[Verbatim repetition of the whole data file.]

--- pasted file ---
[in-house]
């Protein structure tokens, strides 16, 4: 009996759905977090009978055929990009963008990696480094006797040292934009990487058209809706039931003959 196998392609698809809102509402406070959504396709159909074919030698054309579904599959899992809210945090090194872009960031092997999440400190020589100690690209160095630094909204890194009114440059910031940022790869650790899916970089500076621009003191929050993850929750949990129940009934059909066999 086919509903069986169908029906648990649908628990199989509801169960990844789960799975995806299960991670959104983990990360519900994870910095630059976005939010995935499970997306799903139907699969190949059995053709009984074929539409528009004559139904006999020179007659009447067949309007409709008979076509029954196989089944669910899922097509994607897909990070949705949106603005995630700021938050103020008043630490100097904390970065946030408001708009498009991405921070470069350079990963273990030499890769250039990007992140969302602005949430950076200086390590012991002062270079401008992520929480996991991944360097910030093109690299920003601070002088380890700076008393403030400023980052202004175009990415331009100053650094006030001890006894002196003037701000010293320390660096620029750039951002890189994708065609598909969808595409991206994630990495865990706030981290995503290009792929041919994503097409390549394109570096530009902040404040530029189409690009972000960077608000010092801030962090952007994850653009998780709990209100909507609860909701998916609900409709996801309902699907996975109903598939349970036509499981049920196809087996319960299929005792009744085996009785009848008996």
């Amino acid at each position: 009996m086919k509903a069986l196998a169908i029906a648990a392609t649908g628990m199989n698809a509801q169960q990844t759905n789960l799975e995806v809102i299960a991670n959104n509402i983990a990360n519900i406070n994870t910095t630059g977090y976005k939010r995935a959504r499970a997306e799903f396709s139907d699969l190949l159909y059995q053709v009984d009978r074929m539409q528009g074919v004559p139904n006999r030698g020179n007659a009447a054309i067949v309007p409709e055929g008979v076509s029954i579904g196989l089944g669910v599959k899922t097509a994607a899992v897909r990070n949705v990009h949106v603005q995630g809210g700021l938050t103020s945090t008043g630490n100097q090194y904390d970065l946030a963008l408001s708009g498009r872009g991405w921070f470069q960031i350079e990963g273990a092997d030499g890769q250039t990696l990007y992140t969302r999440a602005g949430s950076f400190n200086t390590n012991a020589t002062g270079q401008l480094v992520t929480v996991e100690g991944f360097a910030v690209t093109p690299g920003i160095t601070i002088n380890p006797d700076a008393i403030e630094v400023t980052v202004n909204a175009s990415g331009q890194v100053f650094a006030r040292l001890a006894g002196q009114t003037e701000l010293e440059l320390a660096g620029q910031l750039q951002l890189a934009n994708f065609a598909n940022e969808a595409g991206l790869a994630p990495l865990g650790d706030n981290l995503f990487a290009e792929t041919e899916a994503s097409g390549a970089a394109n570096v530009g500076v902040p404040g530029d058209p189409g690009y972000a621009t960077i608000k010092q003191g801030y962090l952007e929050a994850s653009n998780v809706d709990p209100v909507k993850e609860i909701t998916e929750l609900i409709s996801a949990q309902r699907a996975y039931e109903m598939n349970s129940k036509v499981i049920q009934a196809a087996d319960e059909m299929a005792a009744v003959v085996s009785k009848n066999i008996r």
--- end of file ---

[in-house]
């Protein structure tokens, strides 16, 4: 009996759905977090009978055929990009963008990696480094006797040292934009990487058209809706039931003959 196998392609698809809102509402406070959504396709159909074919030698054309579904599959899992809210945090090194872009960031092997999440400190020589100690690209160095630094909204890194009114440059910031940022790869650790899916970089500076621009003191929050993850929750949990129940009934059909066999 086919509903069986169908029906648990649908628990199989509801169960990844789960799975995806299960991670959104983990990360519900994870910095630059976005939010995935499970997306799903139907699969190949059995053709009984074929539409528009004559139904006999020179007659009447067949309007409709008979076509029954196989089944669910899922097509994607897909990070949705949106603005995630700021938050103020008043630490100097904390970065946030408001708009498009991405921070470069350079990963273990030499890769250039990007992140969302602005949430950076200086390590012991002062270079401008992520929480996991991944360097910030093109690299920003601070002088380890700076008393403030400023980052202004175009990415331009100053650094006030001890006894002196003037701000010293320390660096620029750039951002890189994708065609598909969808595409991206994630990495865990706030981290995503290009792929041919994503097409390549394109570096530009902040404040530029189409690009972000960077608000010092801030962090952007994850653009998780709990209100909507609860909701998916609900409709996801309902699907996975109903598939349970036509499981049920196809087996319960299929005792009744085996009785009848008996």
């Amino acid at each position: 009996m086919k509903a069986l196998a169908i029906a648990a392609t649908g628990m199989n698809a509801q169960q990844t759905n789960l799975e995806v809102i299960a991670n959104n509402i983990a990360n519900i406070n994870t910095t630059g977090y976005k939010r995935a959504r499970a997306e799903f396709s139907d699969l190949l159909y059995q053709v009984d009978r074929m539409q528009g074919v004559p139904n006999r030698g020179n007659a009447a054309i067949v309007p409709e055929g008979v076509s029954i579904g196989l089944g669910v599959k899922t097509a994607a899992v897909r990070n949705v990009h949106v603005q995630g809210g700021l938050t103020s945090t008043g630490n100097q090194y904390d970065l946030a963008l408001s708009g498009r872009g991405w921070f470069q960031i350079e990963g273990a092997d030499g890769q250039t990696l990007y992140t969302r999440a602005g949430s950076f400190n200086t390590n012991a020589t002062g270079q401008l480094v992520t929480v996991e100690g991944f360097a910030v690209t093109p690299g920003i160095t601070i002088n380890p006797d700076a008393i403030e630094v400023t980052v202004n909204a175009s990415g331009q890194v100053f650094a006030r040292l001890a006894g002196q009114t003037e701000l010293e440059l320390a660096g620029q910031l750039q951002l890189a934009n994708f065609a598909n940022e969808a595409g991206l790869a994630p990495l865990g650790d706030n981290l995503f990487a290009e792929t041919e899916a994503s097409g390549a970089a394109n570096v530009g500076v902040p404040g530029d058209p189409g690009y972000a621009t960077i608000k010092q003191g801030y962090l952007e929050a994850s653009n998780v809706d709990p209100v909507k993850e609860i909701t998916e929750l609900i409709s996801a949990q309902r699907a996975y039931e109903m598939n349970s129940k036509v499981i049920q009934a196809a087996d319960e059909m299929a005792a009744v003959v085996s009785k009848n066999i008996r």